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Islands as biological substrates: classification of the biological assemblage components and the physical island types
- Ali, Jason R.
- Journal of biogeography 2017 v.44 no.5 pp. 984-994
- ancestry, biogeography, islands, ontogeny, subsidence, tectonics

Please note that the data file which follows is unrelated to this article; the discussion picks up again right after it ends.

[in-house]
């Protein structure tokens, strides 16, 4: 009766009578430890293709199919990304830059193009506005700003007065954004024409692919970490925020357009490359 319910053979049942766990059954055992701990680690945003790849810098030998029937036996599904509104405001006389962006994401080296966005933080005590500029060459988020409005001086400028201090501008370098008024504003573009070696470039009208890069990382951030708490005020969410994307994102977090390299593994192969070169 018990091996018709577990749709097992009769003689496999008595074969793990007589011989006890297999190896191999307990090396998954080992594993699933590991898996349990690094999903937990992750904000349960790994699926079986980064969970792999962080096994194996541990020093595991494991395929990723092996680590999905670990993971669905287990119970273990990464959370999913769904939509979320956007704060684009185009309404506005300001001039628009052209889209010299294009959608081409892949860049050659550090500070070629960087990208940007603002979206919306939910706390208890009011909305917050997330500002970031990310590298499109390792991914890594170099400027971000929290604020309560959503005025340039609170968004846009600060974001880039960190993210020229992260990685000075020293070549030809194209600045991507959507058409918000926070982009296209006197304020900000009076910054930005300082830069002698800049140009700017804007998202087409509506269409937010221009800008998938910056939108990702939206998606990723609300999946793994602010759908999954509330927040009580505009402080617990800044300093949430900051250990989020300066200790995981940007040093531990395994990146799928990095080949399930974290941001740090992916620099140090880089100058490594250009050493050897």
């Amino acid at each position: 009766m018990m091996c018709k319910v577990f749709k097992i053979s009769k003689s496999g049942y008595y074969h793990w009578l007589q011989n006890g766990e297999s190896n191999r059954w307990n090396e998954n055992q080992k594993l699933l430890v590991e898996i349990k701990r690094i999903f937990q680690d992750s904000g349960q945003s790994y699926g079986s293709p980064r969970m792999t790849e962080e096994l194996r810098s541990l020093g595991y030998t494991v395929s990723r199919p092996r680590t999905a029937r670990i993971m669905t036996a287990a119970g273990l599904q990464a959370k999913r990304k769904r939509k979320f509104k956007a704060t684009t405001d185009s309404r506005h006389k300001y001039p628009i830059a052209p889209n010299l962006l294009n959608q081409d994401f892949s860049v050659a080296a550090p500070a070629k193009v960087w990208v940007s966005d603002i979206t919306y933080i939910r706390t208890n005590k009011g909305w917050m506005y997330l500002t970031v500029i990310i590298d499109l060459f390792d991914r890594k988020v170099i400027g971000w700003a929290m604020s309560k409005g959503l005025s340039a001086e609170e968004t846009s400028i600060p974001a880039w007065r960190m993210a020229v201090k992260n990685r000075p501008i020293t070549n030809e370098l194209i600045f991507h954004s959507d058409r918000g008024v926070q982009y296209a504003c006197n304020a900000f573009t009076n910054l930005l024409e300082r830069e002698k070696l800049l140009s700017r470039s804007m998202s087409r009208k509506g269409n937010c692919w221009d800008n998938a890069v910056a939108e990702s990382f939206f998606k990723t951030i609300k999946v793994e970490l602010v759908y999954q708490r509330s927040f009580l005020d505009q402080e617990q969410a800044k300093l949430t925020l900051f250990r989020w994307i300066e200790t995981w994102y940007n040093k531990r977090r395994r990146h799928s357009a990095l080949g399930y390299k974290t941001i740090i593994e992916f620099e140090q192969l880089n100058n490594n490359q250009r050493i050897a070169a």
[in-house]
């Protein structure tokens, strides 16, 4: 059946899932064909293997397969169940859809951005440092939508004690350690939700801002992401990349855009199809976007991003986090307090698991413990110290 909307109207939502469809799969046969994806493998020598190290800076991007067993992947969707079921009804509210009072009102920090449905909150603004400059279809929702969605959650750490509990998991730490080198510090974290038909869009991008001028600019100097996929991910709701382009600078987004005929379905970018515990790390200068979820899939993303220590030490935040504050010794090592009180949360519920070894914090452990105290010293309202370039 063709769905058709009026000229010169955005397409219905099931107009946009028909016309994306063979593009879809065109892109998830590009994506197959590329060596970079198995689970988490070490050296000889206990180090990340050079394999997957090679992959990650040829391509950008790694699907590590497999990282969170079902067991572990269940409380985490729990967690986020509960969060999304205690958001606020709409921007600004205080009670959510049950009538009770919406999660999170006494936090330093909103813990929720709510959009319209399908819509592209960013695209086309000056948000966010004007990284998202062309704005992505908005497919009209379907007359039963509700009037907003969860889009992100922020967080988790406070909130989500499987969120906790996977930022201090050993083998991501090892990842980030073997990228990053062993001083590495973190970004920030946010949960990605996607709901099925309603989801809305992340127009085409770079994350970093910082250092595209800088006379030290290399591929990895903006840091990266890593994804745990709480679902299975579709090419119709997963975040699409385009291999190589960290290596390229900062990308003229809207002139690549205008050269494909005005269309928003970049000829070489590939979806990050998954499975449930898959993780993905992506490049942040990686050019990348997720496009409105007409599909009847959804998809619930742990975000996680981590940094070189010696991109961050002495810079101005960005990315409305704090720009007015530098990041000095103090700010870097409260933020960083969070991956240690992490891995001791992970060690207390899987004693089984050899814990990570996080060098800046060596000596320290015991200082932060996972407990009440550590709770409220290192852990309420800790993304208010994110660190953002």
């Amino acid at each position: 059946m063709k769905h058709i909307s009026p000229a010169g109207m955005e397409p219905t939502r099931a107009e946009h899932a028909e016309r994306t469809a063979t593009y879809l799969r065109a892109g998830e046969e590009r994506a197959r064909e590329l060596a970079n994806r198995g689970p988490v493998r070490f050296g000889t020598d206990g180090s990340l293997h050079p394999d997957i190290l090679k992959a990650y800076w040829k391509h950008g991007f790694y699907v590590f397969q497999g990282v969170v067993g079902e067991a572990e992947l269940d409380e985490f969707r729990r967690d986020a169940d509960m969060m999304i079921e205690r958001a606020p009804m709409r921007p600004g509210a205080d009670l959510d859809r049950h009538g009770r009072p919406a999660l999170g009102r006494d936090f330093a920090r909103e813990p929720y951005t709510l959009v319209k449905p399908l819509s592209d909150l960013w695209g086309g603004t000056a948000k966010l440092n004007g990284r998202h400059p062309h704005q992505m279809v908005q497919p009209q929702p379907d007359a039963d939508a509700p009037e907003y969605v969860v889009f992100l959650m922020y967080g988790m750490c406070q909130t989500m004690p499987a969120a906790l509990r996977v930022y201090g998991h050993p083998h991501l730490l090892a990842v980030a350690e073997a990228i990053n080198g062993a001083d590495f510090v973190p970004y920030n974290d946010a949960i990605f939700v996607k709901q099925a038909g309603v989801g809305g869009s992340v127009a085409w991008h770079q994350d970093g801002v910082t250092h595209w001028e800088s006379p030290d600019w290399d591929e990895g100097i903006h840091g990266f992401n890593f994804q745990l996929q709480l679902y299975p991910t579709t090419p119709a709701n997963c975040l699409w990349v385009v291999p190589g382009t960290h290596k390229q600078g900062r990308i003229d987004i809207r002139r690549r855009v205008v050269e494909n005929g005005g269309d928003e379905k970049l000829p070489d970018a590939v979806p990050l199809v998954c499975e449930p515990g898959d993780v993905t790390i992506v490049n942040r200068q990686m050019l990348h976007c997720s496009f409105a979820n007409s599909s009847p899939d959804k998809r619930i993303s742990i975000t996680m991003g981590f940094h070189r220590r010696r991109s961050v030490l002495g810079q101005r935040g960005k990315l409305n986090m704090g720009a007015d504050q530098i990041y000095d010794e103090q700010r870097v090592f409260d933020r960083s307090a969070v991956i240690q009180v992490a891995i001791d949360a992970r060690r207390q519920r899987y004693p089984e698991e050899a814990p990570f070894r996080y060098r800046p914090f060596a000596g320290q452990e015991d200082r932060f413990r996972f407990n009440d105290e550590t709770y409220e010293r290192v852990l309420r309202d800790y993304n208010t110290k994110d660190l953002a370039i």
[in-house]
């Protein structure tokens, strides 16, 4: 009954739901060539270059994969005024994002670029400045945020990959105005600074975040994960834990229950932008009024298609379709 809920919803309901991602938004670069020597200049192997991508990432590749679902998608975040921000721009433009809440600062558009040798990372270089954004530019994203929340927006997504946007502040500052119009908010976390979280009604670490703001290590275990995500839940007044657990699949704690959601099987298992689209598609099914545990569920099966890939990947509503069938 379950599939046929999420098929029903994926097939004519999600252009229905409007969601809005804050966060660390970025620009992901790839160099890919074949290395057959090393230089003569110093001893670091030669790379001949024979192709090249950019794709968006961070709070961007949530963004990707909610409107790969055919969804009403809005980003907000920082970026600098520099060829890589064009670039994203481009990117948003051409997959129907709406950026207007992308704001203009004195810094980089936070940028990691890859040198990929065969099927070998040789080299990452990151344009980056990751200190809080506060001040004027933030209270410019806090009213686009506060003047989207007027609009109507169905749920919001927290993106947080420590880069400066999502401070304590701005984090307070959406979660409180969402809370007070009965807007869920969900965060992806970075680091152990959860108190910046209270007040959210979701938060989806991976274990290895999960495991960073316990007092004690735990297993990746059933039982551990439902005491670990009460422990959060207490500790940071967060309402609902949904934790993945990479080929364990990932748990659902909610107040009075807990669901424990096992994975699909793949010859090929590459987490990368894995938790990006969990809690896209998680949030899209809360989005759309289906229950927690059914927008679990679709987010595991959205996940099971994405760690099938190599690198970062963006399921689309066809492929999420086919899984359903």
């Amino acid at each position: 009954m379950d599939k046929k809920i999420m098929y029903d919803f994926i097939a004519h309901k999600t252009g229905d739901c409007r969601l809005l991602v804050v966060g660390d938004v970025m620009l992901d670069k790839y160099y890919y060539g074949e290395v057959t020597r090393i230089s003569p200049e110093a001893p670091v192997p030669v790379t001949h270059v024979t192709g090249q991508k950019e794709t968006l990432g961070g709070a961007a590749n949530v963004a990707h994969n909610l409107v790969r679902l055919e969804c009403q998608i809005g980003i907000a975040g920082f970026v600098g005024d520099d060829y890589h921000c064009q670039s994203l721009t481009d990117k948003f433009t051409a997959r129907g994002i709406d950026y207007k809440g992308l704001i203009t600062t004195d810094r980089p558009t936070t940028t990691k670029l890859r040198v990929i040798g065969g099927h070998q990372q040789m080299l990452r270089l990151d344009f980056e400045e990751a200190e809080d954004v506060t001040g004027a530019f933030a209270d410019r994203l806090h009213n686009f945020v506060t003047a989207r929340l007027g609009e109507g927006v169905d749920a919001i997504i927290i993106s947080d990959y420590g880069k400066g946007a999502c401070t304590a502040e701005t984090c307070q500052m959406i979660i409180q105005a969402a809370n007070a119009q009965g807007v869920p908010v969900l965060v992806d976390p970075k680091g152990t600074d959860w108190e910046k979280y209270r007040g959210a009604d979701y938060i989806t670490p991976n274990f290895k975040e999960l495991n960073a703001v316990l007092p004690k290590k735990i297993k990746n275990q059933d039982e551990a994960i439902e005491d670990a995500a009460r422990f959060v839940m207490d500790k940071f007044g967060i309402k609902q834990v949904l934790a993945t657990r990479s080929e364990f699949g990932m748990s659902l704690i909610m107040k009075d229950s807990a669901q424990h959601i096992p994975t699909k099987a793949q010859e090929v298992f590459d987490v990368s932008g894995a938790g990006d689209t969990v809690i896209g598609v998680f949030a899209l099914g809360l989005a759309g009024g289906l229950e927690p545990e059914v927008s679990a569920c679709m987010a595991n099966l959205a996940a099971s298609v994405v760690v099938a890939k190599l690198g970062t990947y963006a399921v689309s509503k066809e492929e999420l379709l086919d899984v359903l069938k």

- AIM: Biological suites on marine islands attract the attention of many researchers because their natural seclusion enables a variety of key processes to be studied in considerable detail. The present‐day classification of marine‐island biotic systems is based largely on 19th Century ideas, specifically those of Darwin and Wallace. However, along a number of fronts, knowledge has advanced dramatically, particularly regarding the dynamic ‘solid’ Earth (plate tectonics, ocean‐floor thermal‐cooling subsidence, mantle‐plume hotspots, etc.), as well as the behaviour of the planet's liquid and gaseous envelopes, today and in the geological past. This manuscript serves as an introduction to a series of articles aimed at providing the biological/biogeographical community with an overview of the current understanding of the physical settings of the marine islands, that is, the substrates upon which the biotas accumulate and develop. LOCATION: Global. RESULTS: I propose separate classification systems for the biotic assemblage components and the physical island types to replace the current mixed scheme of recent continental, ancient continental and oceanic. The lifeforms can be assigned to one of four classes reflecting how an organism's founder ancestors colonized an island: recent land bridge, recent ice‐sheet, overwater dispersed and deep‐time vicariant (an island may host two or more of these types). The nomenclature for the islands reflects their geo‐physical setting and has the advantage of indicating the ontogenetic path the landmass is on. In turn, this may feed back into the way the hosted biology is viewed. Four major categories are recognized: continental, island arc, composite terrane and mantle‐plume hotspot, plus a handful of left‐overs. These groups can be further split into between three and nine types. MAIN CONCLUSION: Separating the classifications of the island biotic assemblage components and the physical island varieties (of which there are many sorts) makes it possible to assign all islands and their biotas unambiguously. It thus provides an appreciably more nuanced scheme than Wallace's threefold system.